So, with all that said, you can now read my story below, with updates and changes to the text in light of what I now know now about iTunes, credentials, in-app purchases and PlayMesh:

Friday, June 9, 2010 10:00 PM

I'm angry.

I'm burning with a white hot passion to tell the story of iTunes enabling unintended charges of $190 worth of virtual currency in the iPhone app, Fishies from PlayMesh.

This is a cautionary tale about the dangers of iPad/iPhone apps and in-app purchasing.

This will be a long post, so hang on.

Today, iTunes enabled inadvertent in-app currency purchases via my 7 year old son, while he played the PlayMesh Fishies app on our iPad.

Read that again — from my 7 year old son.

It Started with a Free App

The story starts when we downloaded PlayMesh Fishies from the iTunes app store for Nathan to play with. It seemed innocent enough — a free iPhone app that let him create a virtual fish tank. Looked like fun.

When Nathan called me over, asking if he could buy some pearls for his new fish tank to get more items, I hesitated.

They were asking for our iTunes username and password. No way! I didn't want any part of their virtual pearls currency, thank you very much!

I asked Nathan if he could just sell some items to get other items, that's when he told me the app crashed every time he tried to do that. I tried to sell something, sure enough — crashes every time!

I looked at the iTunes reviews for Fishies and saw posts from users claiming to have bought things in-app and not getting them as promised.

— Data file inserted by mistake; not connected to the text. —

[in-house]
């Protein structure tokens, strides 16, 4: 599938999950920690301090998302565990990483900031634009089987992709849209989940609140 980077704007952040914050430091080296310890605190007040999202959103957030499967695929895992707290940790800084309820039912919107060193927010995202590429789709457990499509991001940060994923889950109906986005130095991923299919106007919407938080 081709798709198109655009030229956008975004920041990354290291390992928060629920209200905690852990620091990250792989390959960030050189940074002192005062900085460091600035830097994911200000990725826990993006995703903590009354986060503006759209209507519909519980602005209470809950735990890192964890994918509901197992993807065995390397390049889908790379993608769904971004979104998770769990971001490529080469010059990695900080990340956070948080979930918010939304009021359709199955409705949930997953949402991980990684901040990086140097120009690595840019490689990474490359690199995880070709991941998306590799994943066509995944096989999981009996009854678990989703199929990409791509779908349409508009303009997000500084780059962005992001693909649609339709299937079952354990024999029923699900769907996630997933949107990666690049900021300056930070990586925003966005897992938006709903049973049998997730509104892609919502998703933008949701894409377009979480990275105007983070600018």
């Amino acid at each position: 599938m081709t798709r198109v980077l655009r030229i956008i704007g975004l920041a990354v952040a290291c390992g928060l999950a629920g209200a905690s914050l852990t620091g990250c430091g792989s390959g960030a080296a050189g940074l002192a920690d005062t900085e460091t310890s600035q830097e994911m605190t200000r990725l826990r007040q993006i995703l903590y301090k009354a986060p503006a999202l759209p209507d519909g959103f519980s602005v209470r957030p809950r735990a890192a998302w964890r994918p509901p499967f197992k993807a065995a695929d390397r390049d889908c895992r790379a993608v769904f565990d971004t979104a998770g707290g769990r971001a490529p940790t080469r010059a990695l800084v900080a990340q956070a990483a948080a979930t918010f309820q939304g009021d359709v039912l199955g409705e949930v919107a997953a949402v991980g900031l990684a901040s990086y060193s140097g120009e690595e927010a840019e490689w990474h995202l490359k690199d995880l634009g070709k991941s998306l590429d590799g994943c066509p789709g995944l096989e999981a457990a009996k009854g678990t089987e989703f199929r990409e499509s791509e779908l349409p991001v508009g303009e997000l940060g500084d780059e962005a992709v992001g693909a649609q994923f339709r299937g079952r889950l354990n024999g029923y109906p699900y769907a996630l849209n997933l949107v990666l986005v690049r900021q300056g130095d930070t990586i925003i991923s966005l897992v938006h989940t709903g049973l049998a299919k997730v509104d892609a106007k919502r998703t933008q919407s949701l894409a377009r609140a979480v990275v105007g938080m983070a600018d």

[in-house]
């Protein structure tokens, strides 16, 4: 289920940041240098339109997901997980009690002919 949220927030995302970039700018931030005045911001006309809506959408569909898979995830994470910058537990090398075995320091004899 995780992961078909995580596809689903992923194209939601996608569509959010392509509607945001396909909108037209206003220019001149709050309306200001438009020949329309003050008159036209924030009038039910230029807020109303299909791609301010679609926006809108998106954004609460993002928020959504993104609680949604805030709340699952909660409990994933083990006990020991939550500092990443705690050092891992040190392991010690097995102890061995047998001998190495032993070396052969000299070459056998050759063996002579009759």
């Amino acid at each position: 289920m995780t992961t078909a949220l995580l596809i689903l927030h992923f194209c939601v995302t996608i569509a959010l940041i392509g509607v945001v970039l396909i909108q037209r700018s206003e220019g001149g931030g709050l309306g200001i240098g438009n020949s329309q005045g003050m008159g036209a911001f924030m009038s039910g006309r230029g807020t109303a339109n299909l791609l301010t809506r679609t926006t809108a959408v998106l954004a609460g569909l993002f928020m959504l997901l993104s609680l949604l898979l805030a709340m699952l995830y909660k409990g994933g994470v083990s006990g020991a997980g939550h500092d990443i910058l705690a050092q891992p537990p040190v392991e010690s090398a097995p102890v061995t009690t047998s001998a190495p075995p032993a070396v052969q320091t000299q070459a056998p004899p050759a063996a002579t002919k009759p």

I decided not to purchase any in-app items and thought there was nothing more to do.

Shocked by a $153.97 Purchase of Virtual Pearls

Fast forward to today — we purchased a racing app and while it downloaded to our iPad, Nathan fired up Fishies to pass the time.

"Hey dad! There are all sorts of pearls and items in Fishies today, isn't that cool? I wonder where they came from?"

I glanced over and saw the iPad screen and mentioned that the developers must have made an app upgrade to get the app working again.

Then I received an email from iTunes, opened it up and...


I immediately told Nathan to shut the app down and ask him if he had clicked any windows to purchase anything: he said no.

I wouldn't have mattered if he had though, as in-app purchases OUGHT to require a username and password — and Nathan doesn't know it either.

What the heck was going on?

I immediately went to iTunes and saw the damage - multiple chests of virtual pearls for the Fishies app, escalating in value: $0.99... $1.99... $149.99!

$153.97 in inadvertent purchases from PlayMesh Fishies!


Time to Complain

I emailed iTunes support with a complaint immediately, but I also noticed in the iTunes terms that all sales are final. No refunds.

I sent PlayMesh support an angry email, demanding a refund for these unauthorized purchases.

Then I called PayPal and they were very helpful, but as it turns out, all they can do is dispute all transactions from iTunes — they can't do it for past purchases on my PayPal debit and they can't dispute specific purchases from iTunes.


So I have another look at my iTunes account and guess what? The day we downloaded Fishies and Nathan played with it (that day he wanted to buy things in the app?) they charged us $37 for virtual pearls.

Greaaat. $190 for in-app purchases for Fishies I didn't even know were made.